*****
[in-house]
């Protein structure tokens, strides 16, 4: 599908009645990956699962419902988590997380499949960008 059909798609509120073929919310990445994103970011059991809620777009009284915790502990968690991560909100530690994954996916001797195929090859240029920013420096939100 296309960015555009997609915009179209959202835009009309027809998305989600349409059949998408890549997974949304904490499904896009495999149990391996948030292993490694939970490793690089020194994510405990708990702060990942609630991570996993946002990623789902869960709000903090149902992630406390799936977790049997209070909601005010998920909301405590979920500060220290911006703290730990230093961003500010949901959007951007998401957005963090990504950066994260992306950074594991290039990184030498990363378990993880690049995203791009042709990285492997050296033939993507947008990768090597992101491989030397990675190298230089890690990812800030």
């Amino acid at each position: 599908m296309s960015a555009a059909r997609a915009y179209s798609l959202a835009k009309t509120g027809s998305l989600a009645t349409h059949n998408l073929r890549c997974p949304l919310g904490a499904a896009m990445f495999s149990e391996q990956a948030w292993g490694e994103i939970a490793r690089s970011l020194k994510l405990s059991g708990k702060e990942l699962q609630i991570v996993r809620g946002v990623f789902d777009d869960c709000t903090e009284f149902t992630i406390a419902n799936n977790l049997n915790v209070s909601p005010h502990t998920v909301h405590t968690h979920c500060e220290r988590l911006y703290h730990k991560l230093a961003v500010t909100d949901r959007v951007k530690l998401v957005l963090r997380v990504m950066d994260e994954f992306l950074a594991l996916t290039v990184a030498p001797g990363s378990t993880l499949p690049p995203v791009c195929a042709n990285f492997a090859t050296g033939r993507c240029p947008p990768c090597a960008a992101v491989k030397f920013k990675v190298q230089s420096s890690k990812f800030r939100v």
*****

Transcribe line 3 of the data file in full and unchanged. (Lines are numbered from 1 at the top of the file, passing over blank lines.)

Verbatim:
């Amino acid at each position: 599908m296309s960015a555009a059909r997609a915009y179209s798609l959202a835009k009309t509120g027809s998305l989600a009645t349409h059949n998408l073929r890549c997974p949304l919310g904490a499904a896009m990445f495999s149990e391996q990956a948030w292993g490694e994103i939970a490793r690089s970011l020194k994510l405990s059991g708990k702060e990942l699962q609630i991570v996993r809620g946002v990623f789902d777009d869960c709000t903090e009284f149902t992630i406390a419902n799936n977790l049997n915790v209070s909601p005010h502990t998920v909301h405590t968690h979920c500060e220290r988590l911006y703290h730990k991560l230093a961003v500010t909100d949901r959007v951007k530690l998401v957005l963090r997380v990504m950066d994260e994954f992306l950074a594991l996916t290039v990184a030498p001797g990363s378990t993880l499949p690049p995203v791009c195929a042709n990285f492997a090859t050296g033939r993507c240029p947008p990768c090597a960008a992101v491989k030397f920013k990675v190298q230089s420096s890690k990812f800030r939100v």